Jump to content
Jenneu

Jenneu

Member Member
  • Joined:
  • Last Visited:
  • 21

    Content

  • 0

    Articles

  • 1,172

    Visitors

  • 0

    Followers

  • 0

    Points

Jenneu's Latest Activity

  1. Jenneu

    pic line or mid line

    which is supposed to sit in the right atrium. A midline is just a longer peripheral - a few inches longer than a regular peri IV. They can stay in place longer than the 3-5 days that a peri. can stay in place. Also a PICC can remain in place indefinately as long as it is well cared for and no infection develops. The facility where I work started using triple lumen PICC lines - and they are great especially when you have patients on multiple antibiotics, antifungals, antivirals, needing packed red cells AND chemo in the same day! Hope this clears it up. I've never seen or used a midline - anyone else? J
  2. Jenneu

    What's your opinion? Unethical???

    take patients, no matter how in need, into our homes, crosses the line. These are adults who are in a bad spot, but a call to social services, and then following up to make sure that they were taken care of, is an appropriate level of caring. To be quite honest, and maybe it is my cynical side coming out, but it sounds like these people are playing (or maybe preying) on this person's misplaced good intentions. I think that learning to maintain a healthy professional distance is key. My patients have my complete attention when I am there, but when I am not, my family and friends are front and center. J
  3. Jenneu

    Removing a Catheter from a male pt

    your poor husband. You just deflate the balloon and have a basin ready to catch the catheter and any spillage that occurs. I *guess* she did that to avoid the urine spilling, but I'd say with reasonable certainty that particular practice was not in the facility policy and procedures. When doing a procedure for the first time in a new facility, check out the P&P manual - it should be at the nurses station and it will impress your instructor. As a student with only one or two patients, you have the time! Good luck with clinicals!! J
  4. Jenneu

    How do Doctors treat nurses

    because it surely seems like the hospital and nursing management is implicitly allowing this treatment to go unchecked. night shift or not - would a nurse who spoke to a doc go undisciplined? we are expected to be our same therapeutic selves no matter the time of the day, so why do nurses (as a profession) accept this kind of behavior from the doctors? the unit where i work isn't perfect, but the attendings have never been verbally or physically abusive. we have a moonlighter on call at night, and that's who we wake up with anything necessary. but i don't apologize for waking the doctor at 2am when the patient needs an order for pain meds, or spikes a temperature, or has a critical lab value. that's what they are there for. we don't get a nice cozy room with a bed, tv and a shower when we work nights, therefore i don't apologize for making them do their jobs! (i'm still polite and professional!) i think that nursing has come a long way in the past decade or so, but we still have quite a way to go before we are recognized as a true profession by most of the docs, considering that they come out of school not knowing what a nurse actually *does*! i wonder if we learned to collectively stand up for ourselves (not just union-wise) and showed these docs that they can't get away with this garbage anymore! anyone else reading nursing against the odds by suzanne gordon? i am about 1/4 way through and it is enough to angry up the blood!! j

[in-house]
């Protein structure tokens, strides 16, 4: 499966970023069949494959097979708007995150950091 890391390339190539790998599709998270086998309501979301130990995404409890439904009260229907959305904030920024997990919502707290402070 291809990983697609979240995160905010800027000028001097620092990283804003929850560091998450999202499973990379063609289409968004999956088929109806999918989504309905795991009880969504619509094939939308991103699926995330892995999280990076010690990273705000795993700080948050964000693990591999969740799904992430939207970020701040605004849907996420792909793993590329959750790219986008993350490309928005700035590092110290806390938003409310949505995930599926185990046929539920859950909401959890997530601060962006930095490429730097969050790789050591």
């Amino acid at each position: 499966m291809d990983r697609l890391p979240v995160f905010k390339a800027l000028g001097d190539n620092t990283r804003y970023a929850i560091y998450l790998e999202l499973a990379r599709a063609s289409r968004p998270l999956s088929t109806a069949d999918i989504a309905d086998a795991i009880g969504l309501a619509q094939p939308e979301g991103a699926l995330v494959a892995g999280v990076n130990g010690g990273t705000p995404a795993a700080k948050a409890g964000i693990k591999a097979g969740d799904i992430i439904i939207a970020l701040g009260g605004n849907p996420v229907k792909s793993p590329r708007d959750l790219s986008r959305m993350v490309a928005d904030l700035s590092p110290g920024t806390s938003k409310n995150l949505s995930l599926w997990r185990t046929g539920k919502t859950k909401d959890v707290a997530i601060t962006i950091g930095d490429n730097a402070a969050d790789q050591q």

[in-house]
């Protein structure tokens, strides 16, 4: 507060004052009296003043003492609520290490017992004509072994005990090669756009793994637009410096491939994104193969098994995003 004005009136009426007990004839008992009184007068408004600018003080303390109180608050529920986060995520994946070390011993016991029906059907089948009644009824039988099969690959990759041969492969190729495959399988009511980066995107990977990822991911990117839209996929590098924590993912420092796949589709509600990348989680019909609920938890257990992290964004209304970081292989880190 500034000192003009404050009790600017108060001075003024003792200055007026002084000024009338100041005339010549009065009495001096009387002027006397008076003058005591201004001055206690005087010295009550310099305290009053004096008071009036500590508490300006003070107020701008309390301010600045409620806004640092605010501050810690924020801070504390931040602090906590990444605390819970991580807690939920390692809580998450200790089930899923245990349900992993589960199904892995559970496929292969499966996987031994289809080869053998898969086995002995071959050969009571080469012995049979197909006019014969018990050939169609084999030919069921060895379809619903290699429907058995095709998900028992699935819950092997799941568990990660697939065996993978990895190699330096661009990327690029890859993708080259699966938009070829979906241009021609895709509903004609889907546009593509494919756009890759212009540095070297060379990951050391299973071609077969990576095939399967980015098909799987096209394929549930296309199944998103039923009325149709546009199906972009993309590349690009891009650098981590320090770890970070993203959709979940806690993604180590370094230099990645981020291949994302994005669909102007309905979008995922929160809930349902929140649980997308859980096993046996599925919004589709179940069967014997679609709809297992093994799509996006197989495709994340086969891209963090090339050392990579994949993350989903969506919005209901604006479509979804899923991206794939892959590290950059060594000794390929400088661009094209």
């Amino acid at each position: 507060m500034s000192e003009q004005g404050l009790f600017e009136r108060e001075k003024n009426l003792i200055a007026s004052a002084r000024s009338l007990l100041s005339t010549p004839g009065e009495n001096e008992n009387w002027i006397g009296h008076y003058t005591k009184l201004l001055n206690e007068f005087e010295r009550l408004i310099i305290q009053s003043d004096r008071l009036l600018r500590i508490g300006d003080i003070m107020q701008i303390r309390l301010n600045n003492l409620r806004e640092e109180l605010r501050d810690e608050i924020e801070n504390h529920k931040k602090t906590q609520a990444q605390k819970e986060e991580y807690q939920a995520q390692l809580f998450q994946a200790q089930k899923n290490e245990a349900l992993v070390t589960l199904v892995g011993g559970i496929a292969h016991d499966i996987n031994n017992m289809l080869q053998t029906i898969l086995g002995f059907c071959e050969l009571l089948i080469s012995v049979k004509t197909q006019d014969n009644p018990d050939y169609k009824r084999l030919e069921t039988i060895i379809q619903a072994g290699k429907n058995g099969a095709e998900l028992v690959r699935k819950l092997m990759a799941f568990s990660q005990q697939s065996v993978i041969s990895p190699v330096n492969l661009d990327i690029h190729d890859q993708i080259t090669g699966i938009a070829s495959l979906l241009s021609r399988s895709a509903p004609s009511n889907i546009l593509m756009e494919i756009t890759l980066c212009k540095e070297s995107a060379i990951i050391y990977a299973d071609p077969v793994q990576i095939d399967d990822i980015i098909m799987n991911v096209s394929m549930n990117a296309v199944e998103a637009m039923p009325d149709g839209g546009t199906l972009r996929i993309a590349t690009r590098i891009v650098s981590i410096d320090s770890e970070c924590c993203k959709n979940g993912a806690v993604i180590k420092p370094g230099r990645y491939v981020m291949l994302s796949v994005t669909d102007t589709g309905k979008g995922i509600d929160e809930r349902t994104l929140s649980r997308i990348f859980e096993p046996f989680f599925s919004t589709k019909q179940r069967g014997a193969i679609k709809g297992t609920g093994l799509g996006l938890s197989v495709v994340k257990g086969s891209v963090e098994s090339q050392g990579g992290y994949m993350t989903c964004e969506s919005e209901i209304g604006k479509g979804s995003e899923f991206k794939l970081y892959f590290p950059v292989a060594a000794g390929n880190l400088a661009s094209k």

5. Jenneu

    How to help pt's and family members cope

    chemo has failed. I find that simply saying "I'm so sorry" is what works for me, along with some eye contact. I also found that it is the patient oftentimes who has to comfort family and friends who are so upset about the prognosis that they don't really get a chance to deal with it. So I do a lot of listening since there is no pressure for the patient to have to comfort me. J
  6. Jenneu

    Interview Dress??

    if you wear a skirt or dress, pantyhose are a must - no bare legs! Err on the side of being too conservative. I wouldn't wear slacks with a sweater to an interview. For the RN position that I am in now, I wore a suit that had a skirt and pantyhose. Good luck! J
  7. Jenneu

    GN orientation vs RN orientation

    and am on my first week off of orientation after 10 weeks. (I work on a critical care floor). I would imagine that the orientation period for new nurses without experience would be the same whether or not you are a GN or an RN. Good luck! J
  8. Jenneu

    computer vs. written charting............

    MAR and flowsheets. I find that it is fairly user friendly and it is much neater than my handwriting! If we have a critical patient (vented or on CVVH), then we use the paper flowsheets. Good luck with the transition! Jen
  9. Jenneu

    "She's Just A Nurse"

    with a this one person's ill-informed opinion rather than a general disrespect for nursing among medical professionals. There is still a conflict between Chiropractors and other medical personnel, so that might be where that comment came from. The guy is probably sick of hearing that he's "just a Chiropractor and not a real doctor." so he's lashing out. Not that his behavior was mature or professional. But you'll find that there are some people who never behave like professionals or adults -- even if they look like them on the outside. (I can tell you some stories about attendings throwing undirected tantrums, but you'll find out about those sooner or later! LOL) Don't let one person's ignorant comments get you down. I am a relatively new grad (an old one...LOL), and have found nothing but support from my friends and family (even a few of the MDs I know told me they'd go to nursing school and get a MSN if they knew then what they know now!) Good luck! Jen